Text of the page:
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The Backstory: A long history of growth in Taylor

The small Williamson County city is no stranger to economic growth, as its history is sprinkled with periods of explosive development.

TAYLOR, Texas — The small city of Taylor, Texas, is no stranger to boomtown economics, going back to the 1870s when it became an important railroad hub. Cotton became the driver of the Williamson County economy, and Taylor quickly grew from a small settlement of mostly German immigrants to a thriving community.

Its busy downtown was virtually destroyed by fire in 1879 only to be rebuilt into many of the classic structures that stand today. Taylor took another hit due to a devastating flood in 1921, but again the town bounced back.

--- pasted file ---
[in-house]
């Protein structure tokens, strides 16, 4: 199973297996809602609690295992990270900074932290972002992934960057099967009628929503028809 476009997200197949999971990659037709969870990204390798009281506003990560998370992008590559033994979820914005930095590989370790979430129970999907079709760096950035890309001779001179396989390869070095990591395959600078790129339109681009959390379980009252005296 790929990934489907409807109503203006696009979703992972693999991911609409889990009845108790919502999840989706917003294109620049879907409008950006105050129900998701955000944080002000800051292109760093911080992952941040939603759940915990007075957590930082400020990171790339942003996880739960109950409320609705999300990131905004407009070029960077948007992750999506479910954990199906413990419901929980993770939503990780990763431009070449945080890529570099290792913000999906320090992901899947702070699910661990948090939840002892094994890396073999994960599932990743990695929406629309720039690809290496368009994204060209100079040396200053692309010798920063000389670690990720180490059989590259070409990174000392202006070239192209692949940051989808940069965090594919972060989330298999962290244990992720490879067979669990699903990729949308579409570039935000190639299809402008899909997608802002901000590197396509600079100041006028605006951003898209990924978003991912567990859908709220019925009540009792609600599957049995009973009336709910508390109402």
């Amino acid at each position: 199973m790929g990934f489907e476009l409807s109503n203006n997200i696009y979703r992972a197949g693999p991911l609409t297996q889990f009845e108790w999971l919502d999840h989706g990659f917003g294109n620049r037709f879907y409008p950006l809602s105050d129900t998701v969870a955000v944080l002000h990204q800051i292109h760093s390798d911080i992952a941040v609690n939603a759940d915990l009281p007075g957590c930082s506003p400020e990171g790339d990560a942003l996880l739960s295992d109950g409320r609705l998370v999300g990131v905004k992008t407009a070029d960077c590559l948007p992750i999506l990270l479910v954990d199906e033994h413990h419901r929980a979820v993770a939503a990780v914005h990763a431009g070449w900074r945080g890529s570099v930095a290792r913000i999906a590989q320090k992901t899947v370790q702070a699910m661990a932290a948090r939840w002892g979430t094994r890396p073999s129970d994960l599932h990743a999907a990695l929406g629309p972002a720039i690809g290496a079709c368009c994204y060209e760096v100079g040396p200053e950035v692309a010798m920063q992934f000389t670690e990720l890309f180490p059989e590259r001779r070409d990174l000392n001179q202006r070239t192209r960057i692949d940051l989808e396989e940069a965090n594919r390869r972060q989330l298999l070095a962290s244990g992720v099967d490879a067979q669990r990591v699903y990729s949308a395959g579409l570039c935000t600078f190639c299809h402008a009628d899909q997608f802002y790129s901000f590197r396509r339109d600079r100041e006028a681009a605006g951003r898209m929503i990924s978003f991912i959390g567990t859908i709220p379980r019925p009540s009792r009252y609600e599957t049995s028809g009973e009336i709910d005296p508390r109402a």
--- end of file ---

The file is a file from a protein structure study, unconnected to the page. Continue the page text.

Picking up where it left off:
The population grew from around 8,000 in 1940 to hit a peak of just over 17,000 in the year 2000.

Yet, despite the explosive population increase on the western side of Williamson County in places like Round Rock, Cedar Park and Leander, the number of people living in Taylor has remained the same, at a little over 17,000 based on 2019 census projections. And it celebrates a pace of life much slower than its neighbors in Austin, just 30 miles away.

But that’s something that may change as a city built on agriculture becomes a world center for chip production when Samsung is expected to open its huge facility in 2024.

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